This obscure Wailers song (only one hundred copies were originally pressed), recorded without Bunny Wailer in 1968, stands as Marley’s most moving affirmation of his Rastafari way of life. Supported by Rita Marley and Peter Tosh’s high pitched harmonies and backed by Rastafarian Nyabinghi drum ensemble Ras Michael and the Sons of Negus, the song borrows the melody from American singer Artie Glen’s 1953 no. 1 hit “Crying In The Chapel” and was produced by Rasta elder Mortimer Planno who briefly acted as The Wailers’ manager.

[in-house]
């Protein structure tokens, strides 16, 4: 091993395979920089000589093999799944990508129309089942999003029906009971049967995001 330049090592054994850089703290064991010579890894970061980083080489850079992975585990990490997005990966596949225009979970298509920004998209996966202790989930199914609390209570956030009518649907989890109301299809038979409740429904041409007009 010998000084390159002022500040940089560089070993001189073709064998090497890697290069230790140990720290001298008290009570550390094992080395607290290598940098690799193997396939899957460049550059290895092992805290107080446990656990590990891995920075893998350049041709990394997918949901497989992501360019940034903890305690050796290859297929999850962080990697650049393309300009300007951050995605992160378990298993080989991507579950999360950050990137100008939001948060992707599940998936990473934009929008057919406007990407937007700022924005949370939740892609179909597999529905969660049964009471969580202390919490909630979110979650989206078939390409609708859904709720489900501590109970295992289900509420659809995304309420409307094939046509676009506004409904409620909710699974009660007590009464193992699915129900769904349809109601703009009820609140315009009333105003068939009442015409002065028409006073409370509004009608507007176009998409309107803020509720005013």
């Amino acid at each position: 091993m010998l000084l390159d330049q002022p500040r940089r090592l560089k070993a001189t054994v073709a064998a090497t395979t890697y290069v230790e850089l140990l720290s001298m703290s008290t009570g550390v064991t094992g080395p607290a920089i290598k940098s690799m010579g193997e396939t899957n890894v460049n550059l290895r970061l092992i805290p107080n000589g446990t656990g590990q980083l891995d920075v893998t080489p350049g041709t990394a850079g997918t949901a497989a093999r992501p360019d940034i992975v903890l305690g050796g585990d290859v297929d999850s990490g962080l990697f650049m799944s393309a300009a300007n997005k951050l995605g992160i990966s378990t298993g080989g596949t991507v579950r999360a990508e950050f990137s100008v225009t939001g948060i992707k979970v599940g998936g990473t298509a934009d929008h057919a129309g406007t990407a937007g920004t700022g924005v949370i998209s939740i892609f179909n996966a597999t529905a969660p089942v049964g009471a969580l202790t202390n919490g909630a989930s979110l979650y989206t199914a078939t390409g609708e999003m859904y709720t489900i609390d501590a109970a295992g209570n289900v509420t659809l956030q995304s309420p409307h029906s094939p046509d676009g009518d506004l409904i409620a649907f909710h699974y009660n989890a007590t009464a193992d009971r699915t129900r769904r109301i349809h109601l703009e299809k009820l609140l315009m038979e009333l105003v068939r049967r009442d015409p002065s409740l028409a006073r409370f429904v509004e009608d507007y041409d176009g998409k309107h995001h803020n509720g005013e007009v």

A return to producer Leslie Kong’s Beverley’s Records yielded this gem driven by the stunning, fluttering guitar work of Lynn Taitt, the primary creator of rock steady, which followed ska and was the precursor to reggae. Bunny and Peter’s swooping harmonies beautifully frame Bob’s emotive lead while the lyrics— reportedly written about an incident where Bob was held overnight in jail and have a much wider implication of proceeding carefully in life—punctuated by Bob’s exhortation in a somewhat Americanized voice, “Hit me from the top, you crazy muthafunkers!”